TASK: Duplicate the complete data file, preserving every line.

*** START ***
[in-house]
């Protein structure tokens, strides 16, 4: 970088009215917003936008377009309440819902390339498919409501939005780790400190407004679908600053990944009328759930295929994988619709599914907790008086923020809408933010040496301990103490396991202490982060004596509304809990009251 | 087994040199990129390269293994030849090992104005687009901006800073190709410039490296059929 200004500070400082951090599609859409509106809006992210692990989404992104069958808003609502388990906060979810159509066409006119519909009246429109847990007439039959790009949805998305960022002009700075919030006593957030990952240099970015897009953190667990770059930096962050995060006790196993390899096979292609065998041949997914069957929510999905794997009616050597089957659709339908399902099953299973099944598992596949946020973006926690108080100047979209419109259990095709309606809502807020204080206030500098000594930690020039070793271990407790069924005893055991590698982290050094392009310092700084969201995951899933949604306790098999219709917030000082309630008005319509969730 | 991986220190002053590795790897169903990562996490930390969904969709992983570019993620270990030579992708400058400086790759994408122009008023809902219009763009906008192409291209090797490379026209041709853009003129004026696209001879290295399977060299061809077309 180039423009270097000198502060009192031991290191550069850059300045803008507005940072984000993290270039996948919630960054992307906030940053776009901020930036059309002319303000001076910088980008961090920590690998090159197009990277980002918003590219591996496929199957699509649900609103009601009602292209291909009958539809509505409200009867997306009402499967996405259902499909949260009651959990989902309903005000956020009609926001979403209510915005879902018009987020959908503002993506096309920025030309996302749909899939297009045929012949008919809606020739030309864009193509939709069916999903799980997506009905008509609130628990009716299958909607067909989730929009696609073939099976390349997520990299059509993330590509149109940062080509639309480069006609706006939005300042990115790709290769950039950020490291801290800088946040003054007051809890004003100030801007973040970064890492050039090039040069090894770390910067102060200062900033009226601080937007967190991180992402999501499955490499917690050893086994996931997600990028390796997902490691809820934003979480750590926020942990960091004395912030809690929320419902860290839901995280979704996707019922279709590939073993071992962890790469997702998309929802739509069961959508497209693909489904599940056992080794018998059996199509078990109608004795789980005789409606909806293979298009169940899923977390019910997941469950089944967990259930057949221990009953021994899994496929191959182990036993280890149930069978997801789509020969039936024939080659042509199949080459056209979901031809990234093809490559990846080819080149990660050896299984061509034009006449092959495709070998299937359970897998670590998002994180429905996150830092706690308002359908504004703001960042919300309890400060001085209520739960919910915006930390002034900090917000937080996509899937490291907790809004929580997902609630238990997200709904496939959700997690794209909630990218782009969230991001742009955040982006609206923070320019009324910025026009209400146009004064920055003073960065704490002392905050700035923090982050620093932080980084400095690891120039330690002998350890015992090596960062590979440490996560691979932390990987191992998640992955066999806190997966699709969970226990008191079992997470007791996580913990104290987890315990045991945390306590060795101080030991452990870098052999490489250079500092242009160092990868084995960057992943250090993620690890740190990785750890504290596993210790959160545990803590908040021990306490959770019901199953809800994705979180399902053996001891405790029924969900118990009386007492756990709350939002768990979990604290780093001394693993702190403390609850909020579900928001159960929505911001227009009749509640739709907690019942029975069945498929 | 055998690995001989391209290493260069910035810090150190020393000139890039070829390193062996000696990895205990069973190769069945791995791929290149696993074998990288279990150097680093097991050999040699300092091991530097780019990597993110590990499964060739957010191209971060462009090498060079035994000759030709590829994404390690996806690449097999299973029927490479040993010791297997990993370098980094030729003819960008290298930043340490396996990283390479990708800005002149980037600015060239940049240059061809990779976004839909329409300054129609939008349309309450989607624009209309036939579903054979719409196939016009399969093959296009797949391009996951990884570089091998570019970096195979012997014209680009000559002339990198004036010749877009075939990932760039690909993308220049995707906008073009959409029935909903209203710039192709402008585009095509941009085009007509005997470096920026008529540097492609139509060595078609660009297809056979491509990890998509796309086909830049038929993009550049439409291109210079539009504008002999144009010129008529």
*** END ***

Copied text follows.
[in-house]
């Protein structure tokens, strides 16, 4: 970088009215917003936008377009309440819902390339498919409501939005780790400190407004679908600053990944009328759930295929994988619709599914907790008086923020809408933010040496301990103490396991202490982060004596509304809990009251 | 087994040199990129390269293994030849090992104005687009901006800073190709410039490296059929 200004500070400082951090599609859409509106809006992210692990989404992104069958808003609502388990906060979810159509066409006119519909009246429109847990007439039959790009949805998305960022002009700075919030006593957030990952240099970015897009953190667990770059930096962050995060006790196993390899096979292609065998041949997914069957929510999905794997009616050597089957659709339908399902099953299973099944598992596949946020973006926690108080100047979209419109259990095709309606809502807020204080206030500098000594930690020039070793271990407790069924005893055991590698982290050094392009310092700084969201995951899933949604306790098999219709917030000082309630008005319509969730 | 991986220190002053590795790897169903990562996490930390969904969709992983570019993620270990030579992708400058400086790759994408122009008023809902219009763009906008192409291209090797490379026209041709853009003129004026696209001879290295399977060299061809077309 180039423009270097000198502060009192031991290191550069850059300045803008507005940072984000993290270039996948919630960054992307906030940053776009901020930036059309002319303000001076910088980008961090920590690998090159197009990277980002918003590219591996496929199957699509649900609103009601009602292209291909009958539809509505409200009867997306009402499967996405259902499909949260009651959990989902309903005000956020009609926001979403209510915005879902018009987020959908503002993506096309920025030309996302749909899939297009045929012949008919809606020739030309864009193509939709069916999903799980997506009905008509609130628990009716299958909607067909989730929009696609073939099976390349997520990299059509993330590509149109940062080509639309480069006609706006939005300042990115790709290769950039950020490291801290800088946040003054007051809890004003100030801007973040970064890492050039090039040069090894770390910067102060200062900033009226601080937007967190991180992402999501499955490499917690050893086994996931997600990028390796997902490691809820934003979480750590926020942990960091004395912030809690929320419902860290839901995280979704996707019922279709590939073993071992962890790469997702998309929802739509069961959508497209693909489904599940056992080794018998059996199509078990109608004795789980005789409606909806293979298009169940899923977390019910997941469950089944967990259930057949221990009953021994899994496929191959182990036993280890149930069978997801789509020969039936024939080659042509199949080459056209979901031809990234093809490559990846080819080149990660050896299984061509034009006449092959495709070998299937359970897998670590998002994180429905996150830092706690308002359908504004703001960042919300309890400060001085209520739960919910915006930390002034900090917000937080996509899937490291907790809004929580997902609630238990997200709904496939959700997690794209909630990218782009969230991001742009955040982006609206923070320019009324910025026009209400146009004064920055003073960065704490002392905050700035923090982050620093932080980084400095690891120039330690002998350890015992090596960062590979440490996560691979932390990987191992998640992955066999806190997966699709969970226990008191079992997470007791996580913990104290987890315990045991945390306590060795101080030991452990870098052999490489250079500092242009160092990868084995960057992943250090993620690890740190990785750890504290596993210790959160545990803590908040021990306490959770019901199953809800994705979180399902053996001891405790029924969900118990009386007492756990709350939002768990979990604290780093001394693993702190403390609850909020579900928001159960929505911001227009009749509640739709907690019942029975069945498929 | 055998690995001989391209290493260069910035810090150190020393000139890039070829390193062996000696990895205990069973190769069945791995791929290149696993074998990288279990150097680093097991050999040699300092091991530097780019990597993110590990499964060739957010191209971060462009090498060079035994000759030709590829994404390690996806690449097999299973029927490479040993010791297997990993370098980094030729003819960008290298930043340490396996990283390479990708800005002149980037600015060239940049240059061809990779976004839909329409300054129609939008349309309450989607624009209309036939579903054979719409196939016009399969093959296009797949391009996951990884570089091998570019970096195979012997014209680009000559002339990198004036010749877009075939990932760039690909993308220049995707906008073009959409029935909903209203710039192709402008585009095509941009085009007509005997470096920026008529540097492609139509060595078609660009297809056979491509990890998509796309086909830049038929993009550049439409291109210079539009504008002999144009010129008529």